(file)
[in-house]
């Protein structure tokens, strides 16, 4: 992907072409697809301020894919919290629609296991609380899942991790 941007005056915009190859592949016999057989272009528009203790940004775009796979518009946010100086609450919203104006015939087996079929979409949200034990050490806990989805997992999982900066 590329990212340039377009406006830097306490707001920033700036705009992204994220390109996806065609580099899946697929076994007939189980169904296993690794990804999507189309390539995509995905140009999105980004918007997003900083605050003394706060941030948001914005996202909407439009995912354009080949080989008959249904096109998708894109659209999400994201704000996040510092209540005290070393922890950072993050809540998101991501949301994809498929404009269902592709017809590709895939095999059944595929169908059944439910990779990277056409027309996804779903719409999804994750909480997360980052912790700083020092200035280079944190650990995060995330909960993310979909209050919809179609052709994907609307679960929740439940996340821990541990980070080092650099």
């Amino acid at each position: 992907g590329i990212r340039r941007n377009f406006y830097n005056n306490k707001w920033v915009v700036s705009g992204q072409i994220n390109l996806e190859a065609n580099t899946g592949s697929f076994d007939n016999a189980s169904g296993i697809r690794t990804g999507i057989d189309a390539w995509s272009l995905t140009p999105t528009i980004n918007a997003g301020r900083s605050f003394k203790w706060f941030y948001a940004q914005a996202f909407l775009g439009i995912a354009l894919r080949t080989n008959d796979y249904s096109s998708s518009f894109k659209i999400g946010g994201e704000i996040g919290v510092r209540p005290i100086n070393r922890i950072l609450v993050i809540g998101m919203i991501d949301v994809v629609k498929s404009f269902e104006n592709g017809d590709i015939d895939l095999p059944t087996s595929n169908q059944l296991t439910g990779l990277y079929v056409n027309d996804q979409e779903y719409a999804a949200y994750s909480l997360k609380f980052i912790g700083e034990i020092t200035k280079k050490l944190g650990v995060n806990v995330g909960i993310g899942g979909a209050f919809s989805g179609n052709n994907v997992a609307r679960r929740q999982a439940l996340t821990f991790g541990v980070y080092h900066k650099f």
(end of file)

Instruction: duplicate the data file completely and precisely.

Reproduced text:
[in-house]
């Protein structure tokens, strides 16, 4: 992907072409697809301020894919919290629609296991609380899942991790 941007005056915009190859592949016999057989272009528009203790940004775009796979518009946010100086609450919203104006015939087996079929979409949200034990050490806990989805997992999982900066 590329990212340039377009406006830097306490707001920033700036705009992204994220390109996806065609580099899946697929076994007939189980169904296993690794990804999507189309390539995509995905140009999105980004918007997003900083605050003394706060941030948001914005996202909407439009995912354009080949080989008959249904096109998708894109659209999400994201704000996040510092209540005290070393922890950072993050809540998101991501949301994809498929404009269902592709017809590709895939095999059944595929169908059944439910990779990277056409027309996804779903719409999804994750909480997360980052912790700083020092200035280079944190650990995060995330909960993310979909209050919809179609052709994907609307679960929740439940996340821990541990980070080092650099």
């Amino acid at each position: 992907g590329i990212r340039r941007n377009f406006y830097n005056n306490k707001w920033v915009v700036s705009g992204q072409i994220n390109l996806e190859a065609n580099t899946g592949s697929f076994d007939n016999a189980s169904g296993i697809r690794t990804g999507i057989d189309a390539w995509s272009l995905t140009p999105t528009i980004n918007a997003g301020r900083s605050f003394k203790w706060f941030y948001a940004q914005a996202f909407l775009g439009i995912a354009l894919r080949t080989n008959d796979y249904s096109s998708s518009f894109k659209i999400g946010g994201e704000i996040g919290v510092r209540p005290i100086n070393r922890i950072l609450v993050i809540g998101m919203i991501d949301v994809v629609k498929s404009f269902e104006n592709g017809d590709i015939d895939l095999p059944t087996s595929n169908q059944l296991t439910g990779l990277y079929v056409n027309d996804q979409e779903y719409a999804a949200y994750s909480l997360k609380f980052i912790g700083e034990i020092t200035k280079k050490l944190g650990v995060n806990v995330g909960i993310g899942g979909a209050f919809s989805g179609n052709n994907v997992a609307r679960r929740q999982a439940l996340t821990f991790g541990v980070y080092h900066k650099f």